Elfen Lied is a very thoughtful series filled with beautiful animation. It is a difficult but rewarding watch. The big thing to keep in mind is that, due to nudity, violence, language, and adult themes, this is a series for adults. At the same time the horror unfolds, Elfen Lied also comments on nudity, male and female gaze, and the objectification of minors. The combination of content is a troubling one that gives the short series far more weight than it might otherwise have.

Have you watched Elfen Lied before? Share your thoughts before.

Highschool of the Dead

Highschool of the Dead is a zombie anime for people who like the over the top gore and sexuality of the low budget American slasher. A group of high school students are trapped in their school when the zombie apocalypse strikes. The gym teachers accidentally spread the infection to the locked campus when a strange man approaches the gate.

From there, it’s utter chaos. The sprawling campus is overrun with the walking dead in only a few minutes. By the time the school tells the students and staff to evacuate, it’s too late. They might have had a chance of surviving if they stayed in their classrooms and barricaded the doors. Instead, they run right for the main steps and became zombie bait.

Highschool of the Dead is a bloody cartoon. The 12 episode series is bent on showing you every crimson drop on every character. The zombies are stained sticky with blood from the attacks that transformed them. The survivors, too, wind up as Rorschach tests of blood and trauma.

highschoolofthedeaddesign Highschool of the DeadPerhaps the strongest aspect of the series is the creature design. These are the shambling zombies of Romero concentrated in a relatively small area filled with desperate people. They don’t have the reasoning skills to turn away from a wall after hitting it, but they’ll stalk you down with terrifying precision if you make a noise.

The inclusion of the blood in the design really makes these zombies pop. Their skin turns gray and limp upon transformation. Their eyes go stark white before fading to a sickly gray. And, worst of all, their victims die within seconds if the bite is deep enough even in a leg or arm.

For all of the excellent horror action, Highschool of the Dead has another underlying concept that breaks taboos. Any female character who has developed, adult and teenager alike, is shot with extreme jiggling action. The unnatural bounce of the breasts and bottoms wouldn’t be too disturbing if the camera didn’t constantly shoot up or down the school uniforms.

highschoolofthedeadexploit Highschool of the DeadIt’s very perverted, especially for a Shonen series. These are manga/anime titles targeted at boys as young as 10 years old. Shouldn’t the blood and weapon-wielding action be enough to draw in readers and viewers? What is accomplished other than a cheap thrill by drawing action shots like this? One scene in the first episode went on for so long that I thought they were going to show a teenager have an accident caused by fear. It’s a dark mark on a series with a such a strong story.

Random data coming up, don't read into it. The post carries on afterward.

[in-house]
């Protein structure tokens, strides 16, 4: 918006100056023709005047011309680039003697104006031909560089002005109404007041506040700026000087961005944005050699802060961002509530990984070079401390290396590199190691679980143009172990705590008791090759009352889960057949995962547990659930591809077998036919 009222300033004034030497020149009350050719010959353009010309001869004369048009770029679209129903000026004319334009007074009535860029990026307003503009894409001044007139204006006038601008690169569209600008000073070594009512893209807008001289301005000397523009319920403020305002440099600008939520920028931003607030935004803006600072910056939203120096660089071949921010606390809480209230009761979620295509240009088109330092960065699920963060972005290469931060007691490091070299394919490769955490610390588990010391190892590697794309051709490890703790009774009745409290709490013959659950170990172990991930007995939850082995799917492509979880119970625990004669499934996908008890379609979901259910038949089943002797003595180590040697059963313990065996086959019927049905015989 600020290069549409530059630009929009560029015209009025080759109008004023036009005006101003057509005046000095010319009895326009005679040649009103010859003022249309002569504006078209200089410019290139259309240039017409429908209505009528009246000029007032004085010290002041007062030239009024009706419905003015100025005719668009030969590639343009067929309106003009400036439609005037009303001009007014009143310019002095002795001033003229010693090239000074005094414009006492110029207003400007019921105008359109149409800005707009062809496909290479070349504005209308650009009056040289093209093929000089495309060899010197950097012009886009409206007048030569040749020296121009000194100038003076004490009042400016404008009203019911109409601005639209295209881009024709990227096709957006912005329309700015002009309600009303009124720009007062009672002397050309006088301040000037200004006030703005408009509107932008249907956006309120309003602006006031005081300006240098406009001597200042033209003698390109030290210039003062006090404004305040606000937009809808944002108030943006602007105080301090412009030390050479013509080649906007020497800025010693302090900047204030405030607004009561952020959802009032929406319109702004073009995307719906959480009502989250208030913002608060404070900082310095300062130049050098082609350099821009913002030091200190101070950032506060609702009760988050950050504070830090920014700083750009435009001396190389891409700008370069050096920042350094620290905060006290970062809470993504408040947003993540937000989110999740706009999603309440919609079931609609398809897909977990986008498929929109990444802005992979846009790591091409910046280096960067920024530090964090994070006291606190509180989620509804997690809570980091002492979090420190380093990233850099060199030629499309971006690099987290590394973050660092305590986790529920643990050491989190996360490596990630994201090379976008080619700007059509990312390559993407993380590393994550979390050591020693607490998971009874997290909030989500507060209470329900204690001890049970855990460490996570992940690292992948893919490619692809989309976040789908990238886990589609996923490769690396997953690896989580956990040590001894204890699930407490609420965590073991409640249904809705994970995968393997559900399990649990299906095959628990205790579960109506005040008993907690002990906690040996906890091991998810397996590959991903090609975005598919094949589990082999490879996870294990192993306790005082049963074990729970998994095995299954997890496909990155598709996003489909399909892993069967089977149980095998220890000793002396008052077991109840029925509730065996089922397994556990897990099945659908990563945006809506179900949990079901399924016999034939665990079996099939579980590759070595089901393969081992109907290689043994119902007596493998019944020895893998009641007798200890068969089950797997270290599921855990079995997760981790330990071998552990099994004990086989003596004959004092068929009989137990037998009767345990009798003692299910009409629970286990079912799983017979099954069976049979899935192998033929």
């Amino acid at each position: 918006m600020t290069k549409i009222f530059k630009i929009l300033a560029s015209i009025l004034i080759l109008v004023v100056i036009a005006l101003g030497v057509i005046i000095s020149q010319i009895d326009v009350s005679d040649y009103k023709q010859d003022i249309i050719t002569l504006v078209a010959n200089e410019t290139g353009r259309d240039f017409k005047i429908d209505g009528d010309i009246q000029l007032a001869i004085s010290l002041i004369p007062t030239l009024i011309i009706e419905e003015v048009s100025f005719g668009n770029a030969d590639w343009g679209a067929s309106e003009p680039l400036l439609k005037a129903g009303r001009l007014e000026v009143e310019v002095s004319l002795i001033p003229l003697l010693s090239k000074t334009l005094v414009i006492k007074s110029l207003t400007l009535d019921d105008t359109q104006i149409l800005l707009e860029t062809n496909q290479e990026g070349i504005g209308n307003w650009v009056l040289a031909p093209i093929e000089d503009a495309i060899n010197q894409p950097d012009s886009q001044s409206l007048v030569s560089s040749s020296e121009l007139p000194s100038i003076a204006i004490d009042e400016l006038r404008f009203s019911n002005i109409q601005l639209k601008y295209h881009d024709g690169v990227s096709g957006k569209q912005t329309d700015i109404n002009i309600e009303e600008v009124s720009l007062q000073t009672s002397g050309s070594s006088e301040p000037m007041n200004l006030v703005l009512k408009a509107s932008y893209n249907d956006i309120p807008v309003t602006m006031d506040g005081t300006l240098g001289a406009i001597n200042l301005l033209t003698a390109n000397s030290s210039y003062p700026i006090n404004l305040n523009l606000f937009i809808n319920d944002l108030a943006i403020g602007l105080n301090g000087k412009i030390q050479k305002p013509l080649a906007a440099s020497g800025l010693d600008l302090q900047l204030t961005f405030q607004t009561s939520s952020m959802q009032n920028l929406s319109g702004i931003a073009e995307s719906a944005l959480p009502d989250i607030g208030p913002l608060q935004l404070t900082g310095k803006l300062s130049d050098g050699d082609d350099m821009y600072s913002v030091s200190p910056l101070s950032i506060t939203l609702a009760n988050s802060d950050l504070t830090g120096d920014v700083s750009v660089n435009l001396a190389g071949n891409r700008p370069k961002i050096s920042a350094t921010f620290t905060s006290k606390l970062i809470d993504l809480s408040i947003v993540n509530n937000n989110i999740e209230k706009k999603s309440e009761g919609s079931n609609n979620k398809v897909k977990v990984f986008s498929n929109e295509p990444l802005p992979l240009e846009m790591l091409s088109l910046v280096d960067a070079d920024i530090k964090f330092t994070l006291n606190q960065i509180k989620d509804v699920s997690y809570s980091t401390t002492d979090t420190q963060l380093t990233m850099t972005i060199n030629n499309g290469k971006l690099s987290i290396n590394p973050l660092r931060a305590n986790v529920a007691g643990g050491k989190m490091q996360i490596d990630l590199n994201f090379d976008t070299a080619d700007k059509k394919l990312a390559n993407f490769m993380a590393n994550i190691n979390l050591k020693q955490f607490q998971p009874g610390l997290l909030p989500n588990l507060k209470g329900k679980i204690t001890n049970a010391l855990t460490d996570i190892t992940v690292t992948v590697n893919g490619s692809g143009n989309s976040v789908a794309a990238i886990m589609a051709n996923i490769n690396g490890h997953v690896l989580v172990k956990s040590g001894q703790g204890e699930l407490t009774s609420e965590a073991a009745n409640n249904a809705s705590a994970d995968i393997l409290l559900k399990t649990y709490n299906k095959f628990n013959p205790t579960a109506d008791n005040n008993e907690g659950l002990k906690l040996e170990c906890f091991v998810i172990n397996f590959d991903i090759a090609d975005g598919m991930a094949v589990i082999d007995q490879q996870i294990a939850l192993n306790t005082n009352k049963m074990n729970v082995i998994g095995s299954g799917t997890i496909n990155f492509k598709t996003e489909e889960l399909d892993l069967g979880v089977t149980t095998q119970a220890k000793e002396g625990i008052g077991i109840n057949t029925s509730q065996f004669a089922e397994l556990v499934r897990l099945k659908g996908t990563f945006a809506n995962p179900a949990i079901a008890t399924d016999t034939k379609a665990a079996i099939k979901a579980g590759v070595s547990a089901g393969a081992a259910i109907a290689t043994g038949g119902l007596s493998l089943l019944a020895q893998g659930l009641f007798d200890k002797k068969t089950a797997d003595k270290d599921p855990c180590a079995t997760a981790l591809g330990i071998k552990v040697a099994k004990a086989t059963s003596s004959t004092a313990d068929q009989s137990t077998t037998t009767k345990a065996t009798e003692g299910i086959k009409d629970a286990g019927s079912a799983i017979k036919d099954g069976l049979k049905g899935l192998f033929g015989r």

If you can get past the animated perversion, Highschool of the Dead is an adventurous zombie/action series. Most of the streaming platforms have the whole series. Unfortunately, the creative team behind the manga went on a long hiatus that prevented the anime from continuing. The result is a short but effective horror series to complement a far more sprawling and ambitious work in print.

Have you watched Highschool of the Dead? Sound off with your thoughts below.

Pacing is Everything: Long Form Storytelling on TV

I decided to put the time in to watch the entirety of Death Note over the weekend. It is a 37 episode anime series adapted from the manga series of the same name. Essentially, it’s a twisted detective story/crime thriller hybrid. A super intelligent high school student named Light finds a supernatural notebook that allows the owner to kill anyone by writing their name and imagining their face. Light begins to kill all of the violent criminals appearing on the news, attracting the attention of L, the world’s top private investigator and Light’s equal in every way. From there it’s a slow trek to any sense of resolution, with tons of repetition and a lot of style to distract from the pace.

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Tune in four weeks from now to see what's in the trunk on The Killing.

In a lot of ways, Death Note reminds me a lot of another detective show currently airing: The Killing. This show follows the investigation into the murder of a teenager. Season one has 13 hour long episodes that only cover two weeks of the investigation. The case is not resolved by season end. Season two–another 13 episodes–promises to reveal the killer in the last episode. The performances, style, and investigation are interesting. It’s just the information is revealed so slowly that you might lose interest in who killed poor Rosie.